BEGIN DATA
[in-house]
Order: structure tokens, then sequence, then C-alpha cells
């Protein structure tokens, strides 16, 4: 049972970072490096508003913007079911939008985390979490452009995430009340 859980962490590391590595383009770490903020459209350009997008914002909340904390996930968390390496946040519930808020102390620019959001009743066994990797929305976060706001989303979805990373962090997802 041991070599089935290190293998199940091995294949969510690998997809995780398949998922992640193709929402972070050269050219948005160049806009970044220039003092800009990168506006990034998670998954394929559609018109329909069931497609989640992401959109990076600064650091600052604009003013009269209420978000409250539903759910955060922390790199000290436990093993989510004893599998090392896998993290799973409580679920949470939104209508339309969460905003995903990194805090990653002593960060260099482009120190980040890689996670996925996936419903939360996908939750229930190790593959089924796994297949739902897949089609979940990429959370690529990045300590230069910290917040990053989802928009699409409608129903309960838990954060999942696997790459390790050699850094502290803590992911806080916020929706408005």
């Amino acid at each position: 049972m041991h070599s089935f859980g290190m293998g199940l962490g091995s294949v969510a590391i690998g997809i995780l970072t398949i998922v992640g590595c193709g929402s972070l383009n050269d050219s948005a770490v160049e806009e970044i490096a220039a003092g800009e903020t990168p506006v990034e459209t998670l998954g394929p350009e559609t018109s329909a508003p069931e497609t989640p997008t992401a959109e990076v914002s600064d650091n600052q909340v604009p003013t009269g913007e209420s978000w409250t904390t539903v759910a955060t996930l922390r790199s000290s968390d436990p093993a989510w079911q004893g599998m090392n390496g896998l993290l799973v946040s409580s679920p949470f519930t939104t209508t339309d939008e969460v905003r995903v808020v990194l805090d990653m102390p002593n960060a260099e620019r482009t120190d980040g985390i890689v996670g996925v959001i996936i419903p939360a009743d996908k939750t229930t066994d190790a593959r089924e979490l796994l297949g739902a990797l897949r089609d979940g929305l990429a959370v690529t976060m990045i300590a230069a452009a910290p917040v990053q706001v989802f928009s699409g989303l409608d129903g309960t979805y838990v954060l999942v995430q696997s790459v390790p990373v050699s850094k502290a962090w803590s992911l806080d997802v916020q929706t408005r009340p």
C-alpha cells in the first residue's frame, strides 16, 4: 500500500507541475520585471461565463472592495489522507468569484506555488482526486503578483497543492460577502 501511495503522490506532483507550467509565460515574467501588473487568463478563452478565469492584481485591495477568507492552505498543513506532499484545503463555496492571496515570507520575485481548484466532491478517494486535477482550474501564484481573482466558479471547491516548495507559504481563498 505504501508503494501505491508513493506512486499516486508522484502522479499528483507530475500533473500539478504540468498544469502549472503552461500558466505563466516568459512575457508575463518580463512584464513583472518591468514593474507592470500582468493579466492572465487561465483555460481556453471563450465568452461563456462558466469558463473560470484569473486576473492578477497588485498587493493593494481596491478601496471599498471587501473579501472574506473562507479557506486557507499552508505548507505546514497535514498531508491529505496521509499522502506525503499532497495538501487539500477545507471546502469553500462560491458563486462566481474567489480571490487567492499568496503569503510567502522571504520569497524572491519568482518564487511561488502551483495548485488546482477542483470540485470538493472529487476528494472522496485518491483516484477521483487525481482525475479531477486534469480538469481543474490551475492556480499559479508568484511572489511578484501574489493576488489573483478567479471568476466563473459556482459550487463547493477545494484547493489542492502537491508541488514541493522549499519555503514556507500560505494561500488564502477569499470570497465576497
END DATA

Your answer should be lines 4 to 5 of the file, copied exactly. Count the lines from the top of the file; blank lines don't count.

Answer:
């Amino acid at each position: 049972m041991h070599s089935f859980g290190m293998g199940l962490g091995s294949v969510a590391i690998g997809i995780l970072t398949i998922v992640g590595c193709g929402s972070l383009n050269d050219s948005a770490v160049e806009e970044i490096a220039a003092g800009e903020t990168p506006v990034e459209t998670l998954g394929p350009e559609t018109s329909a508003p069931e497609t989640p997008t992401a959109e990076v914002s600064d650091n600052q909340v604009p003013t009269g913007e209420s978000w409250t904390t539903v759910a955060t996930l922390r790199s000290s968390d436990p093993a989510w079911q004893g599998m090392n390496g896998l993290l799973v946040s409580s679920p949470f519930t939104t209508t339309d939008e969460v905003r995903v808020v990194l805090d990653m102390p002593n960060a260099e620019r482009t120190d980040g985390i890689v996670g996925v959001i996936i419903p939360a009743d996908k939750t229930t066994d190790a593959r089924e979490l796994l297949g739902a990797l897949r089609d979940g929305l990429a959370v690529t976060m990045i300590a230069a452009a910290p917040v990053q706001v989802f928009s699409g989303l409608d129903g309960t979805y838990v954060l999942v995430q696997s790459v390790p990373v050699s850094k502290a962090w803590s992911l806080d997802v916020q929706t408005r009340p």
C-alpha cells in the first residue's frame, strides 16, 4: 500500500507541475520585471461565463472592495489522507468569484506555488482526486503578483497543492460577502 501511495503522490506532483507550467509565460515574467501588473487568463478563452478565469492584481485591495477568507492552505498543513506532499484545503463555496492571496515570507520575485481548484466532491478517494486535477482550474501564484481573482466558479471547491516548495507559504481563498 505504501508503494501505491508513493506512486499516486508522484502522479499528483507530475500533473500539478504540468498544469502549472503552461500558466505563466516568459512575457508575463518580463512584464513583472518591468514593474507592470500582468493579466492572465487561465483555460481556453471563450465568452461563456462558466469558463473560470484569473486576473492578477497588485498587493493593494481596491478601496471599498471587501473579501472574506473562507479557506486557507499552508505548507505546514497535514498531508491529505496521509499522502506525503499532497495538501487539500477545507471546502469553500462560491458563486462566481474567489480571490487567492499568496503569503510567502522571504520569497524572491519568482518564487511561488502551483495548485488546482477542483470540485470538493472529487476528494472522496485518491483516484477521483487525481482525475479531477486534469480538469481543474490551475492556480499559479508568484511572489511578484501574489493576488489573483478567479471568476466563473459556482459550487463547493477545494484547493489542492502537491508541488514541493522549499519555503514556507500560505494561500488564502477569499470570497465576497